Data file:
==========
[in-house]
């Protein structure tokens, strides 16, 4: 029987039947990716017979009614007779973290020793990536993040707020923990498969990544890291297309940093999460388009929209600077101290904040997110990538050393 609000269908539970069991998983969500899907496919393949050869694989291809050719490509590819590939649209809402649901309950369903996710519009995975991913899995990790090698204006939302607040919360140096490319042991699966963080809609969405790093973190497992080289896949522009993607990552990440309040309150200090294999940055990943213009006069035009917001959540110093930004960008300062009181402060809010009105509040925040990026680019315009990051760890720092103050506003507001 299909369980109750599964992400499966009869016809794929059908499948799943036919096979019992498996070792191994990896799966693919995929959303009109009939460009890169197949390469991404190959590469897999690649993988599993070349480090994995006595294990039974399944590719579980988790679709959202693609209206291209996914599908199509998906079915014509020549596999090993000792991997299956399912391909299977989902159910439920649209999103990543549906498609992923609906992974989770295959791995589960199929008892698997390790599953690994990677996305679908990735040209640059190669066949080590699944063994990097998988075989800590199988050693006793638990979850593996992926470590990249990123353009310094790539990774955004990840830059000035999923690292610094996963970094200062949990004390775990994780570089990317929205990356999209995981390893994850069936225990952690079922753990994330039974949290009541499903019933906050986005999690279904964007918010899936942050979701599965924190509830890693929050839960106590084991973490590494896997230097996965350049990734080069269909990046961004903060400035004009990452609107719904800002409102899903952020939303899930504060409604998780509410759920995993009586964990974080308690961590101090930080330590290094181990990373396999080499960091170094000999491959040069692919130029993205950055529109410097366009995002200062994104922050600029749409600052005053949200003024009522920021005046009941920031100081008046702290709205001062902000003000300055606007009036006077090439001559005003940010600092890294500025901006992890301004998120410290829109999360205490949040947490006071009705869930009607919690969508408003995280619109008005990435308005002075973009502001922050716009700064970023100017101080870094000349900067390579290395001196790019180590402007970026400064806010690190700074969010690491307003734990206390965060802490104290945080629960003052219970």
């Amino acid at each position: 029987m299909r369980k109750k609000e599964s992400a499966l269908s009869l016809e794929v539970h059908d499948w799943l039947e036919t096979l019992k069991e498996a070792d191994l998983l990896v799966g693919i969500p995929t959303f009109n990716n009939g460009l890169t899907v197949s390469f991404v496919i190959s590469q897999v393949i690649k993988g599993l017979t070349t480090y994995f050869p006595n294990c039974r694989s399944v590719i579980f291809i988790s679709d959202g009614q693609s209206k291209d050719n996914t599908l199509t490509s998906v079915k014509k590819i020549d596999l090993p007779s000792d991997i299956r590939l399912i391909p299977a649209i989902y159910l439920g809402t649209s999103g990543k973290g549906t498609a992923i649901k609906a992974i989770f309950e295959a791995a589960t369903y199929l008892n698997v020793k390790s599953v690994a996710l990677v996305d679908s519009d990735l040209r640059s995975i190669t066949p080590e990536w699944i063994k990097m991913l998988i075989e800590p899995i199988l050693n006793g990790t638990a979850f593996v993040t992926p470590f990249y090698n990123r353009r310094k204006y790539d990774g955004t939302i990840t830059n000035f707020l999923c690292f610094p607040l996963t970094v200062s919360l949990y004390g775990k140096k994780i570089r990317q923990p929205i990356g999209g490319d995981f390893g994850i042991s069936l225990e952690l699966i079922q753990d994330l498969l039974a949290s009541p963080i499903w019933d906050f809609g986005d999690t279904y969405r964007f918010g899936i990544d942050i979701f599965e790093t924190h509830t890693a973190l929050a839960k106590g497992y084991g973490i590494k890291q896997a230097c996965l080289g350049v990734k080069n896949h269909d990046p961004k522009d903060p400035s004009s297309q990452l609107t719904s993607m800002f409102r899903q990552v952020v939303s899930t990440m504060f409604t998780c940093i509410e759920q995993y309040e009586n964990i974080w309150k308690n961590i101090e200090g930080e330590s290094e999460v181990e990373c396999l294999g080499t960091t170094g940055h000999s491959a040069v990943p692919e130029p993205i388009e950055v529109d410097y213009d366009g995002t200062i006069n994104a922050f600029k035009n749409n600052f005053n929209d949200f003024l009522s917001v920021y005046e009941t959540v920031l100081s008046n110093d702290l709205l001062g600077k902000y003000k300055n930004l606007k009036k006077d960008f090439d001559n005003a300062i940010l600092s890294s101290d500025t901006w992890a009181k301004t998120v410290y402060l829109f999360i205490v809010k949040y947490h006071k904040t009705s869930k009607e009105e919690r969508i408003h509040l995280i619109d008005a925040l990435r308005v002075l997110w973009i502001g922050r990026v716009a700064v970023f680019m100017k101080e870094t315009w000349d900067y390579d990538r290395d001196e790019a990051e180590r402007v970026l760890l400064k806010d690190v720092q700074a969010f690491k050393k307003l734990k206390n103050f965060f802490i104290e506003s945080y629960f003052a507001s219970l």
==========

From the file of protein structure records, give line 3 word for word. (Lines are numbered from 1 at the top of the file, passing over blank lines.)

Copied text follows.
């Amino acid at each position: 029987m299909r369980k109750k609000e599964s992400a499966l269908s009869l016809e794929v539970h059908d499948w799943l039947e036919t096979l019992k069991e498996a070792d191994l998983l990896v799966g693919i969500p995929t959303f009109n990716n009939g460009l890169t899907v197949s390469f991404v496919i190959s590469q897999v393949i690649k993988g599993l017979t070349t480090y994995f050869p006595n294990c039974r694989s399944v590719i579980f291809i988790s679709d959202g009614q693609s209206k291209d050719n996914t599908l199509t490509s998906v079915k014509k590819i020549d596999l090993p007779s000792d991997i299956r590939l399912i391909p299977a649209i989902y159910l439920g809402t649209s999103g990543k973290g549906t498609a992923i649901k609906a992974i989770f309950e295959a791995a589960t369903y199929l008892n698997v020793k390790s599953v690994a996710l990677v996305d679908s519009d990735l040209r640059s995975i190669t066949p080590e990536w699944i063994k990097m991913l998988i075989e800590p899995i199988l050693n006793g990790t638990a979850f593996v993040t992926p470590f990249y090698n990123r353009r310094k204006y790539d990774g955004t939302i990840t830059n000035f707020l999923c690292f610094p607040l996963t970094v200062s919360l949990y004390g775990k140096k994780i570089r990317q923990p929205i990356g999209g490319d995981f390893g994850i042991s069936l225990e952690l699966i079922q753990d994330l498969l039974a949290s009541p963080i499903w019933d906050f809609g986005d999690t279904y969405r964007f918010g899936i990544d942050i979701f599965e790093t924190h509830t890693a973190l929050a839960k106590g497992y084991g973490i590494k890291q896997a230097c996965l080289g350049v990734k080069n896949h269909d990046p961004k522009d903060p400035s004009s297309q990452l609107t719904s993607m800002f409102r899903q990552v952020v939303s899930t990440m504060f409604t998780c940093i509410e759920q995993y309040e009586n964990i974080w309150k308690n961590i101090e200090g930080e330590s290094e999460v181990e990373c396999l294999g080499t960091t170094g940055h000999s491959a040069v990943p692919e130029p993205i388009e950055v529109d410097y213009d366009g995002t200062i006069n994104a922050f600029k035009n749409n600052f005053n929209d949200f003024l009522s917001v920021y005046e009941t959540v920031l100081s008046n110093d702290l709205l001062g600077k902000y003000k300055n930004l606007k009036k006077d960008f090439d001559n005003a300062i940010l600092s890294s101290d500025t901006w992890a009181k301004t998120v410290y402060l829109f999360i205490v809010k949040y947490h006071k904040t009705s869930k009607e009105e919690r969508i408003h509040l995280i619109d008005a925040l990435r308005v002075l997110w973009i502001g922050r990026v716009a700064v970023f680019m100017k101080e870094t315009w000349d900067y390579d990538r290395d001196e790019a990051e180590r402007v970026l760890l400064k806010d690190v720092q700074a969010f690491k050393k307003l734990k206390n103050f965060f802490i104290e506003s945080y629960f003052a507001s219970l």